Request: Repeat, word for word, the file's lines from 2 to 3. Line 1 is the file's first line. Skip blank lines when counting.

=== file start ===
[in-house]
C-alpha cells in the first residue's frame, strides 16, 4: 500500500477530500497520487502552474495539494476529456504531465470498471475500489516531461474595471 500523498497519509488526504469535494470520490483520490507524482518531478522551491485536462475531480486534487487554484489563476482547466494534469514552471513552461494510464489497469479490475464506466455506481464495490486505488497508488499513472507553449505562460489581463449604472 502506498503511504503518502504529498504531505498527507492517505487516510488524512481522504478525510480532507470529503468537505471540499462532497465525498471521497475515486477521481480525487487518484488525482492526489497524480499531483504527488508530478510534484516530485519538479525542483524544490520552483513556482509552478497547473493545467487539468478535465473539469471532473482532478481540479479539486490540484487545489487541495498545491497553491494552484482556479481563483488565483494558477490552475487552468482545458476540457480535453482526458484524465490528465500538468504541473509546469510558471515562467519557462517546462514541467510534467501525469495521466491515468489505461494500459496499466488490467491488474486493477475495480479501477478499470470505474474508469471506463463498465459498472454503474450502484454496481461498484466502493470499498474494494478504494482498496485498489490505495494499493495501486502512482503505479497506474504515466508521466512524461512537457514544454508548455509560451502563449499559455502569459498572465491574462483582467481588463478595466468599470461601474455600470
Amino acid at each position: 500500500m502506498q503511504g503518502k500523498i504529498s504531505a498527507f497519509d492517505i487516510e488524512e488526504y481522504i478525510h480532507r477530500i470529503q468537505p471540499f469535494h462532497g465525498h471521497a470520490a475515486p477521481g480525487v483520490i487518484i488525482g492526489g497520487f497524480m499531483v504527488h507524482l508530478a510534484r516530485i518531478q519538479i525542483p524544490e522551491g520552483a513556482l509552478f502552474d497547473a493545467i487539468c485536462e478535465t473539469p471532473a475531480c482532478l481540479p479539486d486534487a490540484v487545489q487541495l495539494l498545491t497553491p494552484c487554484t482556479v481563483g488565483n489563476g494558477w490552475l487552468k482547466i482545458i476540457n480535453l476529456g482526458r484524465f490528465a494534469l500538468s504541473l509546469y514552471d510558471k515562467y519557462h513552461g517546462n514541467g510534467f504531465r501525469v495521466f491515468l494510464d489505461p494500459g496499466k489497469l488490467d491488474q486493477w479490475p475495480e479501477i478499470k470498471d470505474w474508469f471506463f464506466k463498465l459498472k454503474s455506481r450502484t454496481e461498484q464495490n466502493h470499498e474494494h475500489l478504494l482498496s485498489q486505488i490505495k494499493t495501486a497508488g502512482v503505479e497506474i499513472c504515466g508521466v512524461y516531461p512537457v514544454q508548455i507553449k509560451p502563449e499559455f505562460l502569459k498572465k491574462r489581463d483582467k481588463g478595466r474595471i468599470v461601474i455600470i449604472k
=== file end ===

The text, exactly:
C-alpha cells in the first residue's frame, strides 16, 4: 500500500477530500497520487502552474495539494476529456504531465470498471475500489516531461474595471 500523498497519509488526504469535494470520490483520490507524482518531478522551491485536462475531480486534487487554484489563476482547466494534469514552471513552461494510464489497469479490475464506466455506481464495490486505488497508488499513472507553449505562460489581463449604472 502506498503511504503518502504529498504531505498527507492517505487516510488524512481522504478525510480532507470529503468537505471540499462532497465525498471521497475515486477521481480525487487518484488525482492526489497524480499531483504527488508530478510534484516530485519538479525542483524544490520552483513556482509552478497547473493545467487539468478535465473539469471532473482532478481540479479539486490540484487545489487541495498545491497553491494552484482556479481563483488565483494558477490552475487552468482545458476540457480535453482526458484524465490528465500538468504541473509546469510558471515562467519557462517546462514541467510534467501525469495521466491515468489505461494500459496499466488490467491488474486493477475495480479501477478499470470505474474508469471506463463498465459498472454503474450502484454496481461498484466502493470499498474494494478504494482498496485498489490505495494499493495501486502512482503505479497506474504515466508521466512524461512537457514544454508548455509560451502563449499559455502569459498572465491574462483582467481588463478595466468599470461601474455600470
Amino acid at each position: 500500500m502506498q503511504g503518502k500523498i504529498s504531505a498527507f497519509d492517505i487516510e488524512e488526504y481522504i478525510h480532507r477530500i470529503q468537505p471540499f469535494h462532497g465525498h471521497a470520490a475515486p477521481g480525487v483520490i487518484i488525482g492526489g497520487f497524480m499531483v504527488h507524482l508530478a510534484r516530485i518531478q519538479i525542483p524544490e522551491g520552483a513556482l509552478f502552474d497547473a493545467i487539468c485536462e478535465t473539469p471532473a475531480c482532478l481540479p479539486d486534487a490540484v487545489q487541495l495539494l498545491t497553491p494552484c487554484t482556479v481563483g488565483n489563476g494558477w490552475l487552468k482547466i482545458i476540457n480535453l476529456g482526458r484524465f490528465a494534469l500538468s504541473l509546469y514552471d510558471k515562467y519557462h513552461g517546462n514541467g510534467f504531465r501525469v495521466f491515468l494510464d489505461p494500459g496499466k489497469l488490467d491488474q486493477w479490475p475495480e479501477i478499470k470498471d470505474w474508469f471506463f464506466k463498465l459498472k454503474s455506481r450502484t454496481e461498484q464495490n466502493h470499498e474494494h475500489l478504494l482498496s485498489q486505488i490505495k494499493t495501486a497508488g502512482v503505479e497506474i499513472c504515466g508521466v512524461y516531461p512537457v514544454q508548455i507553449k509560451p502563449e499559455f505562460l502569459k498572465k491574462r489581463d483582467k481588463g478595466r474595471i468599470v461601474i455600470i449604472k